COLUMN: Going around in circles

Published 12:18 am Thursday, October 15, 2020

By SCOTT MIMS / Staff Writer

I don’t like four-way stops, and never have.

It might seem like a non-issue to some people, but whenever I approach a four-way stop and I see other vehicles arriving at the same time, I tense up—not because I don’t know the rules, but because I don’t know what the other drivers are thinking.

Firstly, some people don’t signal. Second, some don’t follow the rules. Third, how do I really know what you’re going to do? I have ended up in a terrible stop-and-start war with the other vehicle just to avoid an accident. This typically happens when I have the right-of-way but the other driver suddenly hits the accelerator—or, when the other person has the right-of-way but just sits there. I’m sure this reveals a fault of mine, as perhaps I should be a more confident driver, but I think it also reveals a flaw of the system of standard intersections such as these.

I believe four-way stops place too much trust into the hands of other drivers. And drivers, as I have observed, are often unpredictable and sometimes flat-out disrespectful. You are welcome to disagree.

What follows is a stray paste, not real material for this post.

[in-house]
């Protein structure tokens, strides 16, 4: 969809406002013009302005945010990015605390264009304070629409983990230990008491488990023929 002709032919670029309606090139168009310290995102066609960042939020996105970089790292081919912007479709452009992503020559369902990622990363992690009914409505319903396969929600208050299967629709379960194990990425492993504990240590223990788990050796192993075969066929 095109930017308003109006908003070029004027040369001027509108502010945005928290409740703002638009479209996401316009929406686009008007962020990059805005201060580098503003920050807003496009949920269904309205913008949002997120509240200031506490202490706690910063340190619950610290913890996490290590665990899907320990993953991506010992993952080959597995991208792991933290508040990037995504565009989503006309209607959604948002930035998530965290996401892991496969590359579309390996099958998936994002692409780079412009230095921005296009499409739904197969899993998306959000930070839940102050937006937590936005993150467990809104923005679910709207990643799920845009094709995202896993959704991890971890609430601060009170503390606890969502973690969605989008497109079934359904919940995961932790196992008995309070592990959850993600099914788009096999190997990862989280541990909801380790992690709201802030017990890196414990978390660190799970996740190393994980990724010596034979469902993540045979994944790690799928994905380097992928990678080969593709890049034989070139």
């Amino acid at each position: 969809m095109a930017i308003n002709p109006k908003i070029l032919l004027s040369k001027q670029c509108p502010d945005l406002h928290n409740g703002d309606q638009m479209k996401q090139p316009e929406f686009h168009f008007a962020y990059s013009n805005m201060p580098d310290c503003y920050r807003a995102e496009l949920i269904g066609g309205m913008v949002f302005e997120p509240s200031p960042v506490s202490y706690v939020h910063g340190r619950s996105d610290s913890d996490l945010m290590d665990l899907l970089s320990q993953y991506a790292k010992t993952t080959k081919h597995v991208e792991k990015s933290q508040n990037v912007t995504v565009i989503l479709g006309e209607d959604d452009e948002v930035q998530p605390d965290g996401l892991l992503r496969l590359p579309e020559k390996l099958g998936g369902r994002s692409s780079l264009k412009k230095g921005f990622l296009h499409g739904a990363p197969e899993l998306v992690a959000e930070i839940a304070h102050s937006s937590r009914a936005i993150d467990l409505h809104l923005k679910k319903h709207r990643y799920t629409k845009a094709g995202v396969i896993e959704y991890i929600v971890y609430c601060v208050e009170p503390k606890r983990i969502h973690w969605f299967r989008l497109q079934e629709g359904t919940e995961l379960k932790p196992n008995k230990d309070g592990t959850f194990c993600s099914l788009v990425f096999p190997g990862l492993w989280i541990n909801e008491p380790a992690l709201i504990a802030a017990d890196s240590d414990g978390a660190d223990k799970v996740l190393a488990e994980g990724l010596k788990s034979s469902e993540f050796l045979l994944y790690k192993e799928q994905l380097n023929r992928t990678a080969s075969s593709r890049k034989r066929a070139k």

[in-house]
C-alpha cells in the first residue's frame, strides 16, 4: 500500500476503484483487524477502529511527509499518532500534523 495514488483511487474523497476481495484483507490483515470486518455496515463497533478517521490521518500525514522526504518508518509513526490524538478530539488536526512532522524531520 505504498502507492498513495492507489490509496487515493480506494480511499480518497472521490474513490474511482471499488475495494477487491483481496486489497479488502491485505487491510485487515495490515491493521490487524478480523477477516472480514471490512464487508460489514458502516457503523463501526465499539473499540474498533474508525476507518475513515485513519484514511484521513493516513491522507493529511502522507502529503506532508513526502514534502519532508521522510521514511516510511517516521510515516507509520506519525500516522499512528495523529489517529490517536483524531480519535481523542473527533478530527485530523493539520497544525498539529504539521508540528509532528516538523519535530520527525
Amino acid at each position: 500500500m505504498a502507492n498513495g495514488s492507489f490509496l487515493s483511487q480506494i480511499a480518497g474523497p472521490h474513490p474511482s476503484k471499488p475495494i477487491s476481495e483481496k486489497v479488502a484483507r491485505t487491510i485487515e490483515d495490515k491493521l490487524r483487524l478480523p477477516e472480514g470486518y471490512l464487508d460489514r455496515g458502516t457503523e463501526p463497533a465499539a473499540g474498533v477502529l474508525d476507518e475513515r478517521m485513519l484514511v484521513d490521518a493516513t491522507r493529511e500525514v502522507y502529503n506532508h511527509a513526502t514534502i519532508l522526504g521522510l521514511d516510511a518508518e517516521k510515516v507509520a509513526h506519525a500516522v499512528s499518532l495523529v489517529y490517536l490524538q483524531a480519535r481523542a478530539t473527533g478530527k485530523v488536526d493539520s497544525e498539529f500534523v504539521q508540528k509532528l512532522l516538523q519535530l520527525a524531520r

For this reason, one of my favorite places to drive in Shelby County is the roundabout in Columbiana that surrounds the Shelby County Museum and Archives. It happens to be part of my commute.

Roundabouts (or traffic circles) are superior to four-way stops. Period. They are designed to keep traffic flowing, so you don’t even have to stop unless you are yielding to a vehicle that has already entered the roundabout. Then, once it is clear, you simply drive through, traveling counterclockwise until you exit at your intended street.

If you watch comedy movies, you have likely laughed at the scene in “European Vacation” in which Chevy Chase gets stuck in a London roundabout and has no idea how to get out of it. This film does a great job poking fun at the typical clueless tourist but is intentionally exaggerated for comedic effect.

In reality, I think traffic circles are an efficient way of moving traffic. There is data to back this up: Federal Highway Administration studies have shown that roundabouts can increase traffic capacity by 30- to 50-percent.

Even if you disagree, I will continue to go out of my way to avoid the dreaded four-way stop. I also tend to avoid three-way intersections with traffic lights, and even the Interstate unless I’m in a hurry—but that’s just me.

Whatever your driving preferences, please be careful out there.